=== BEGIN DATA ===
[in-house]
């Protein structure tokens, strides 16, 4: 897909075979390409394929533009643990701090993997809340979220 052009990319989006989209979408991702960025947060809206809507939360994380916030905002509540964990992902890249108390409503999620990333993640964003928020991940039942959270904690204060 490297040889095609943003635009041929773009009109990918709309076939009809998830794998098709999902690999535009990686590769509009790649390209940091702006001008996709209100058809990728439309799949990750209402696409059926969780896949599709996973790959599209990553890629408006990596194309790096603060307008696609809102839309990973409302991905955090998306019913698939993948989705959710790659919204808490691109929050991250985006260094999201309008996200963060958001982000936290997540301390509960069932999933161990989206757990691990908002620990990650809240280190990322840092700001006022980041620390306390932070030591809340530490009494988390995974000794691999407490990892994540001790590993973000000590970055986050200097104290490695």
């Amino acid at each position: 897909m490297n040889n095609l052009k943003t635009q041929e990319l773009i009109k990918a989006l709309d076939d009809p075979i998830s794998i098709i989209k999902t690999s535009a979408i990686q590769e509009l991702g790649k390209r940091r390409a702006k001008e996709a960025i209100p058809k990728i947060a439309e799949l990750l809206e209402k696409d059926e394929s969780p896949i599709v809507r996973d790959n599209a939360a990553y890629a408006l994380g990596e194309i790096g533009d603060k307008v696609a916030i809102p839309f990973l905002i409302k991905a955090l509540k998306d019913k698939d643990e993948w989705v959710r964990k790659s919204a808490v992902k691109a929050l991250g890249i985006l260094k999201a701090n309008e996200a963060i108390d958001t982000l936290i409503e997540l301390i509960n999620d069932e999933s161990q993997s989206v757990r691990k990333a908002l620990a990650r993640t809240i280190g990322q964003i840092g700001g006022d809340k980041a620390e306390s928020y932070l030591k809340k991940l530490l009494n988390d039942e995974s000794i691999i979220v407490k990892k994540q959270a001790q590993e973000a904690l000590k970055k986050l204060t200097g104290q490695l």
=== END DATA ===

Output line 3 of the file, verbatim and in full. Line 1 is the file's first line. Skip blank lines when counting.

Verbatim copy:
């Amino acid at each position: 897909m490297n040889n095609l052009k943003t635009q041929e990319l773009i009109k990918a989006l709309d076939d009809p075979i998830s794998i098709i989209k999902t690999s535009a979408i990686q590769e509009l991702g790649k390209r940091r390409a702006k001008e996709a960025i209100p058809k990728i947060a439309e799949l990750l809206e209402k696409d059926e394929s969780p896949i599709v809507r996973d790959n599209a939360a990553y890629a408006l994380g990596e194309i790096g533009d603060k307008v696609a916030i809102p839309f990973l905002i409302k991905a955090l509540k998306d019913k698939d643990e993948w989705v959710r964990k790659s919204a808490v992902k691109a929050l991250g890249i985006l260094k999201a701090n309008e996200a963060i108390d958001t982000l936290i409503e997540l301390i509960n999620d069932e999933s161990q993997s989206v757990r691990k990333a908002l620990a990650r993640t809240i280190g990322q964003i840092g700001g006022d809340k980041a620390e306390s928020y932070l030591k809340k991940l530490l009494n988390d039942e995974s000794i691999i979220v407490k990892k994540q959270a001790q590993e973000a904690l000590k970055k986050l204060t200097g104290q490695l």